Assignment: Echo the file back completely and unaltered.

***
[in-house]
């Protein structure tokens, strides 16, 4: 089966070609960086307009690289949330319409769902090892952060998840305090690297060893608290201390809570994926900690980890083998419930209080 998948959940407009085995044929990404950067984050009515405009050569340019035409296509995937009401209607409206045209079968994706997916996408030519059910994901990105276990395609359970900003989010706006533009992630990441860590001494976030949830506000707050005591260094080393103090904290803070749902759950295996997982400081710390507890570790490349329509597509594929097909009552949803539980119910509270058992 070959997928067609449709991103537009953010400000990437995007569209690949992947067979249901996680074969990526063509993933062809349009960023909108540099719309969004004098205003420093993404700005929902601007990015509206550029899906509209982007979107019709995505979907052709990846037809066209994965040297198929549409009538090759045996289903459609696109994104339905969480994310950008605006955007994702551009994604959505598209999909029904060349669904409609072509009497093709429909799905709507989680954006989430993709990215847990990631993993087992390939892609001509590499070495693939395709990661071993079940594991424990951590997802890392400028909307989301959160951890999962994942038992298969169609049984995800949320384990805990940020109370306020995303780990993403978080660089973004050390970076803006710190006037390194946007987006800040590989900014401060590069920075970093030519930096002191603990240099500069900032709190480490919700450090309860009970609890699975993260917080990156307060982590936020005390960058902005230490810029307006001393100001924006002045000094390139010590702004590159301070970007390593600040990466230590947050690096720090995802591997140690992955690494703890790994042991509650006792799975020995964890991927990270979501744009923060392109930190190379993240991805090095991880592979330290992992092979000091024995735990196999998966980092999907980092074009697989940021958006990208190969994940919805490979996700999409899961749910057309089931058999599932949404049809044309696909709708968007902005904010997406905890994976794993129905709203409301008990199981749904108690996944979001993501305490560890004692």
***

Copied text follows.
[in-house]
């Protein structure tokens, strides 16, 4: 089966070609960086307009690289949330319409769902090892952060998840305090690297060893608290201390809570994926900690980890083998419930209080 998948959940407009085995044929990404950067984050009515405009050569340019035409296509995937009401209607409206045209079968994706997916996408030519059910994901990105276990395609359970900003989010706006533009992630990441860590001494976030949830506000707050005591260094080393103090904290803070749902759950295996997982400081710390507890570790490349329509597509594929097909009552949803539980119910509270058992 070959997928067609449709991103537009953010400000990437995007569209690949992947067979249901996680074969990526063509993933062809349009960023909108540099719309969004004098205003420093993404700005929902601007990015509206550029899906509209982007979107019709995505979907052709990846037809066209994965040297198929549409009538090759045996289903459609696109994104339905969480994310950008605006955007994702551009994604959505598209999909029904060349669904409609072509009497093709429909799905709507989680954006989430993709990215847990990631993993087992390939892609001509590499070495693939395709990661071993079940594991424990951590997802890392400028909307989301959160951890999962994942038992298969169609049984995800949320384990805990940020109370306020995303780990993403978080660089973004050390970076803006710190006037390194946007987006800040590989900014401060590069920075970093030519930096002191603990240099500069900032709190480490919700450090309860009970609890699975993260917080990156307060982590936020005390960058902005230490810029307006001393100001924006002045000094390139010590702004590159301070970007390593600040990466230590947050690096720090995802591997140690992955690494703890790994042991509650006792799975020995964890991927990270979501744009923060392109930190190379993240991805090095991880592979330290992992092979000091024995735990196999998966980092999907980092074009697989940021958006990208190969994940919805490979996700999409899961749910057309089931058999599932949404049809044309696909709708968007902005904010997406905890994976794993129905709203409301008990199981749904108690996944979001993501305490560890004692």